In the online story “Most Broadcasters, Manufacturers Support Extending EAS-CAP Deadline,” RW reported:
“The National Association of Broadcasters said the ‘overwhelming majority’ of those who filed agree with the need for extension for several reasons: ‘FEMA may not announce the final details of the CAP standards until close to its publication of those standards in September 2010. Vendors will need sufficient time to incorporate those details into their software products before design of the products can be finalized.’”
But also: “Sage Alerting Systems … maintains that its equipment now on the market can handle the CAP protocol and says there’s no need to delay the deadline.”
Delaying the clock start on CAP-compliant EAS equipment and deployment could cost lives.
NAB has only the interest of its patrons on its political agenda. It is a lobby for the broadcast industry. The NAB’s goals are not necessarily in the general public’s interest, convenience, necessity and safety. Stalling tactics are not on the side of the rest of us.
The problems of ramp-up on EAS CAP-compliant instrumentation will be no different from what they were several years ago. I speak from the experience of having worked with Sage to supply more of the original EAS units to stations and cable systems than all of the other suppliers, combined.
Supply chain problems today are no different than they will be six to 12 months from now. Manufacturers will scramble to make deadlines work. There will be hiccups. Nobody is sitting (or will sit) on thousands of units to fill a sometimes arbitrary deadline. It’s not good business. They won’t be sitting on them in six to 12 months, either.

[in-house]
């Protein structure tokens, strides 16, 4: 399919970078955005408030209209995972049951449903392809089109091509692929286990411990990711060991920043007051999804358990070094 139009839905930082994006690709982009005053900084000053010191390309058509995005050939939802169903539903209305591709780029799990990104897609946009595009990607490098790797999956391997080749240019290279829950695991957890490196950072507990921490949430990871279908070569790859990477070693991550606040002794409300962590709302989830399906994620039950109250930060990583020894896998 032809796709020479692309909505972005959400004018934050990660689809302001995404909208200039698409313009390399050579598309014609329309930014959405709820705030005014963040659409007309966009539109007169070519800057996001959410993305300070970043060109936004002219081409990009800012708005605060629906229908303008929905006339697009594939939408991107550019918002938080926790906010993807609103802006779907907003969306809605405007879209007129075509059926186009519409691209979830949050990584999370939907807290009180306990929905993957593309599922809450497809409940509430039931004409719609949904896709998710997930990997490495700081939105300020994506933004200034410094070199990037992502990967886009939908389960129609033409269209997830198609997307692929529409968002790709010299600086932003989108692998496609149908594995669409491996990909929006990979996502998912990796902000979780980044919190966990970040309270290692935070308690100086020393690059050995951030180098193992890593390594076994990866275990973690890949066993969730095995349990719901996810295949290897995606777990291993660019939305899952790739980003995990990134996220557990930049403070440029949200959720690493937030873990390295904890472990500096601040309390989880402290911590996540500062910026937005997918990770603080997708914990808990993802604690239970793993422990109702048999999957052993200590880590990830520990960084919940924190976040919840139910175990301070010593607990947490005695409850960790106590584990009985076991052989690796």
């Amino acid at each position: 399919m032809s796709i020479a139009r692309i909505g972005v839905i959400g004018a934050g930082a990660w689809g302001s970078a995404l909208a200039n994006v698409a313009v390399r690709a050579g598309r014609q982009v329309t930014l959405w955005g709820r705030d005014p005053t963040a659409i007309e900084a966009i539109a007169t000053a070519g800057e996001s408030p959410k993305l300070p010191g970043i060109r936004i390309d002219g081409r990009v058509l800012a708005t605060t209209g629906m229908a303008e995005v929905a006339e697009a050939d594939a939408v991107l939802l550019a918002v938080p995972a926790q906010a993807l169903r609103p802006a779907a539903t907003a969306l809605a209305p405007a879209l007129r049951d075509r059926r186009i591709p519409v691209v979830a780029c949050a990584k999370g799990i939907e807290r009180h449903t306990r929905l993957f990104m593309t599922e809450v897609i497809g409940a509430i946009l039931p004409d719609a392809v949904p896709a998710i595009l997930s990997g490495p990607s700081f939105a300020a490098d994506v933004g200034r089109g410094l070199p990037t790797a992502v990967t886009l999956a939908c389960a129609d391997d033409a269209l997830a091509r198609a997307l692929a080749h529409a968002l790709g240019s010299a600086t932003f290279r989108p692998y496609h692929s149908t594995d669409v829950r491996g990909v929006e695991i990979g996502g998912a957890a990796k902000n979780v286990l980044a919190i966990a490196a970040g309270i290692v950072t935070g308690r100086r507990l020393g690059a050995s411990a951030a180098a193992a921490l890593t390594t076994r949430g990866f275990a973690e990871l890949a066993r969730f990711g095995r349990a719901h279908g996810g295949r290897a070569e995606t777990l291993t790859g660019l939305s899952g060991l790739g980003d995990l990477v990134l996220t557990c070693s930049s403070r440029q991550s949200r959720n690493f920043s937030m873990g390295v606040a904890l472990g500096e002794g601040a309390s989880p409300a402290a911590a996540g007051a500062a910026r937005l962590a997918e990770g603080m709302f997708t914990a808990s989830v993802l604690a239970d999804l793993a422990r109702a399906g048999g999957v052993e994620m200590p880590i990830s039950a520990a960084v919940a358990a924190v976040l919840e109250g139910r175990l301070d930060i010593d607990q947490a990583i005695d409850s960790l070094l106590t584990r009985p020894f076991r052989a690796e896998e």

The vagaries of the orders, deliveries and backorders will not be unique. We’ll all make it. It’s time to look out for the life, limb and property of the general public.
The most advanced emergency warnings delayed are the most advanced warnings denied. Public safety should never be wagged by the tail of cash flow but by an obligation broadcasters and others have to protect and serve. Let’s get on with the safety of our listeners, viewers and advertisers. They’re the way we make a living. Start the clock!
For that same reason, make sure your staff and your local emergency management people become good friends now, with full contact information, to be ready when that emergency happens in your served area. I’d not want to be a broadcaster having to face my listeners and my advertisers in the aftermath of an unreported, deadly emergency.